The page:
12. A looseleaf binder-display stand for multiple applications comprising an elongated structure of relatively stiff, sheet-like material formed by connecting at least two separate blanks or by scoring one single blank along a plurality oftransverse parallel lines, said structure reinforced by binding and tape means affixed thereto so as to be foldable and to hingedly connect a plurality of panels at their contiguous edges; said structure having a first panel element with at least twoequally spaced holes adjacent its sides and end, said holes cut therethrough for the attachment of fastener means, said first panel element's other end connected to one end of a second narrow panel element by a bottom-side hinge, said second panelelement's other end connected to one end of a third narrow panel element by a bottom-side hinge, said third panel element's other end connected to one end of a fourth narrow panel element by a top-side hinge, said third and fourth panel elements eachhaving at least two centrally spaced holes adjacent their sides and cut therethrough, said holes contiguously aligned when the inner surfaces of said third and fourth panel elements are folded together and are tangent, said aligned holes for thepermanent attachment therethrough of fastener means, said fourth panel element's other end connected to one end of a fifth narrow panel element by a top-side hinge, said fifth panel element having two centrally spaced holes adjacent its sides for theattachment therethrough of means to secure a binder mechanism means, said fifth panel element's other end connected to one end of a sixth panel element by a top-side hinge, said sixth panel element's other end connected to one end of a seventh narrowpanel element by bottom and top-side hinges, said seventh panel element having at least two centrally spaced holes equidistant from its sides and cut therethrough for the attachment of handle means, said seventh panel element's other end attached to oneend of an eighth panel element by bottom and top-side hinges, said eighth panel element foldable to lie in substantial tangency with either said sixth panel element's top or bottom surfaces, said eighth panel element connected at its other end to one endof a ninth narrow end-panel element, said end-panel element having at least two equally spaced holes adjacent its sides and cut therethrough for the attachment of fastener means, said end-panel element's fastener means engageable with said first panelelement's fastener means or with said third and fourth panel elements' fastener means.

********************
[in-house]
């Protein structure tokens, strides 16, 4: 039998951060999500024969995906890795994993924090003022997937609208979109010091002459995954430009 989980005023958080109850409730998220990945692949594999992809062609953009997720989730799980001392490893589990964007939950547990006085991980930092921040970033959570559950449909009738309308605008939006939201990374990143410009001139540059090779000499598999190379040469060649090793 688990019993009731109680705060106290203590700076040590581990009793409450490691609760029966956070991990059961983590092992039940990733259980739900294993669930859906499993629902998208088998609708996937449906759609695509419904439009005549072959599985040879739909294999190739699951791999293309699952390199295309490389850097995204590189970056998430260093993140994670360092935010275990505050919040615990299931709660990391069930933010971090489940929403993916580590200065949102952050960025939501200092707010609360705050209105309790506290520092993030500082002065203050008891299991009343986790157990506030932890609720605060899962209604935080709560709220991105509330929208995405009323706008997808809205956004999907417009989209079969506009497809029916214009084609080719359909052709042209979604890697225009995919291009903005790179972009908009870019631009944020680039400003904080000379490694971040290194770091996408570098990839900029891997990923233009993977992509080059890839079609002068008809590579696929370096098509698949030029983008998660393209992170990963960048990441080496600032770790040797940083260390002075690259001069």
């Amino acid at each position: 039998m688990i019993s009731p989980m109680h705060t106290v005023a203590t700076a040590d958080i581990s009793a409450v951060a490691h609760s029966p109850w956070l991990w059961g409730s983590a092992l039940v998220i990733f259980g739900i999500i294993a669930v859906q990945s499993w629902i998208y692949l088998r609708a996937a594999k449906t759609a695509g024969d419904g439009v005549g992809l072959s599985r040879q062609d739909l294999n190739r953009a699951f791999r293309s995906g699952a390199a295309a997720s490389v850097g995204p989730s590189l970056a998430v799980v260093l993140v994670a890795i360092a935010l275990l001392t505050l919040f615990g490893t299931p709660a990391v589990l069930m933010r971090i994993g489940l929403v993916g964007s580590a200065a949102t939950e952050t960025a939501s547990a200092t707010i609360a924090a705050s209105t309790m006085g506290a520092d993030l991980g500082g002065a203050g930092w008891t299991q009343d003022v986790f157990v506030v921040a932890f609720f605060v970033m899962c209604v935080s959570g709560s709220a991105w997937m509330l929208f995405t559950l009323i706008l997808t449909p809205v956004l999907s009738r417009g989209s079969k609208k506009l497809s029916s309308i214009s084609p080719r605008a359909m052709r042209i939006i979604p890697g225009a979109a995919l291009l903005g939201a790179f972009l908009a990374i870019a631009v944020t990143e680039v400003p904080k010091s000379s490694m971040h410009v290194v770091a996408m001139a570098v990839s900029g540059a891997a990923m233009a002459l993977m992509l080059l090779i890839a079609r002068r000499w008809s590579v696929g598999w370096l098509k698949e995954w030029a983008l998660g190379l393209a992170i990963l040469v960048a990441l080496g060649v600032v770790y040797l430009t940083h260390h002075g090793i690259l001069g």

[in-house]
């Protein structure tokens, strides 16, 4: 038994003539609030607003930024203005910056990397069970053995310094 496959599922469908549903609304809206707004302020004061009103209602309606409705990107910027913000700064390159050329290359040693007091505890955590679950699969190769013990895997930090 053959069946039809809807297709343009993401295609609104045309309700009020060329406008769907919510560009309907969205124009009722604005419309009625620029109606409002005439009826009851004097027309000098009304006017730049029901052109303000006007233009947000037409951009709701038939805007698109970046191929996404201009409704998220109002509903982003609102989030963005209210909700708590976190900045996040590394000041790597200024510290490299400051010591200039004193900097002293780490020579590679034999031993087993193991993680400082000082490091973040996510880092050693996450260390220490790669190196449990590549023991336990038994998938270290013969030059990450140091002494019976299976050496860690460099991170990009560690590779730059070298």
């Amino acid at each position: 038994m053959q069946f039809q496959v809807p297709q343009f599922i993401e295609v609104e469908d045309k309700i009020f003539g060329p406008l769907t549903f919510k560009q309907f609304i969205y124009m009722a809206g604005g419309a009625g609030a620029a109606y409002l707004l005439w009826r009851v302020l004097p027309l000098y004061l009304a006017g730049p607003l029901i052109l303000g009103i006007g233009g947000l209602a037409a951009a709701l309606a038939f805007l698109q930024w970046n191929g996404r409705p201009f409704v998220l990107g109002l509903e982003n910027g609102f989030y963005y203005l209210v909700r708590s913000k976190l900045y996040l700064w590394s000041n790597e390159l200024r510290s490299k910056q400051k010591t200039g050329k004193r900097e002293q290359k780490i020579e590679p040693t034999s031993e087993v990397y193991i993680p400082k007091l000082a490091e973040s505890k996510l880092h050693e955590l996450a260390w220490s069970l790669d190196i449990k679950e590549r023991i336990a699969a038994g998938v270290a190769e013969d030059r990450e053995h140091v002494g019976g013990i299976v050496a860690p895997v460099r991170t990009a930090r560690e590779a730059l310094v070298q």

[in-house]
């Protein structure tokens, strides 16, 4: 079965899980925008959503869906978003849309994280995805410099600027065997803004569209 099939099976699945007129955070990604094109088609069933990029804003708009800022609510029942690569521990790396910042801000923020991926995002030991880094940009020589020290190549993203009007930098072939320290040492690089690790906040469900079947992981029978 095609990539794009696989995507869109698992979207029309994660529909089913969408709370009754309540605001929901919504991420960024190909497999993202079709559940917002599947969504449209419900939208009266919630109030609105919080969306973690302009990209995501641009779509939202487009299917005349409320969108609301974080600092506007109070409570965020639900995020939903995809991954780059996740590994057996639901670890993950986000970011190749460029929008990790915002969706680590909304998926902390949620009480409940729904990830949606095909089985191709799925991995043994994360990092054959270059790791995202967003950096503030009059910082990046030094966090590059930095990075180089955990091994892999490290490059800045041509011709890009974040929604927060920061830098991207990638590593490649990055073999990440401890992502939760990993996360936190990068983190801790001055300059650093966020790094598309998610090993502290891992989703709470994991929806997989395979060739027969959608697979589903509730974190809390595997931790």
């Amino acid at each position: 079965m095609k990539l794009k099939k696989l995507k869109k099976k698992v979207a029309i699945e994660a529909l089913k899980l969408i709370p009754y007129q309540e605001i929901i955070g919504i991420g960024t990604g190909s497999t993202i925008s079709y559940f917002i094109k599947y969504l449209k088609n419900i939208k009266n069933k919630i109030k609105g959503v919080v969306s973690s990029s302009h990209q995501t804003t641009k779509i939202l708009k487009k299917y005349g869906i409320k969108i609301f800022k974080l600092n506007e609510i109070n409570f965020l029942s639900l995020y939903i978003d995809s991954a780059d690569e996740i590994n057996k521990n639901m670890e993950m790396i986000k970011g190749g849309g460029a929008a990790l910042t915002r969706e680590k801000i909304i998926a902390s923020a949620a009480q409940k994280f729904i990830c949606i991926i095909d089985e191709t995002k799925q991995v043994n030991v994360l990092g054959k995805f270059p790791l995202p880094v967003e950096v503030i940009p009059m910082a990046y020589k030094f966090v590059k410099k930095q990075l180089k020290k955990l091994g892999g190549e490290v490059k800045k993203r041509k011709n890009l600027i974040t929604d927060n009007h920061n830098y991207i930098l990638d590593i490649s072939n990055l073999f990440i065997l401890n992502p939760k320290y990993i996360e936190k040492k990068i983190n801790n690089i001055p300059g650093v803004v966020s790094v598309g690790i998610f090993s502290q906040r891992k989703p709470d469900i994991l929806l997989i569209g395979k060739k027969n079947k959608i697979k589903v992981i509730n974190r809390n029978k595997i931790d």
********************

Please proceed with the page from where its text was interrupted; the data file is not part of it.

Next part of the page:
My present invention relates to improvements in looseleaf binders and display stands of this general classand more particularly to the structure, arrangements, and uses herein described and claimed.
An object of the invention is to provide a loosefleaf binder-display stand which students, researchers, sales persons, and others may use for multiple applications. To this end important features of the structure include a plurality of hingedlyconnected panels with fasteners attached thereto so that the device may be carried in satchel-like fashion by means of a handle and, when desired, may be opened for use as a notebook or adapted to set-up positions which serve the functions of studycarrel, bookstand, or insert display prop.
Another important object is to provide a looseleaf binder with a structural capability which will permit either the inner or outer panel surfaces to be used as an inclined prop for displaying books, inserts, or other articles.
Still another important object is to provide a looseleaf binder which has adaptability for use as a bookstand wherein a book's pages may either be held open by the structure or easily released for the turning thereof.
A further object is to provide a looseleaf binder which, when closed for transporting, may secure between its panels a separate article folder or purse wherein said folder or purse is separated from attached insert sheets by a separator panelcomponent.
Still another very important object is to improve upon prior art structures so that the new structure will consolidate a plurality of prior art applications thus incorporating them into one single device and, further, that the new constructionwill be simpler, more versitile, and efficient in discharging its plurality of applications.
Other and further objects, features, and advantages will become apparent upon analysis of the following drawings taken in conjunction with the specification and appended claims.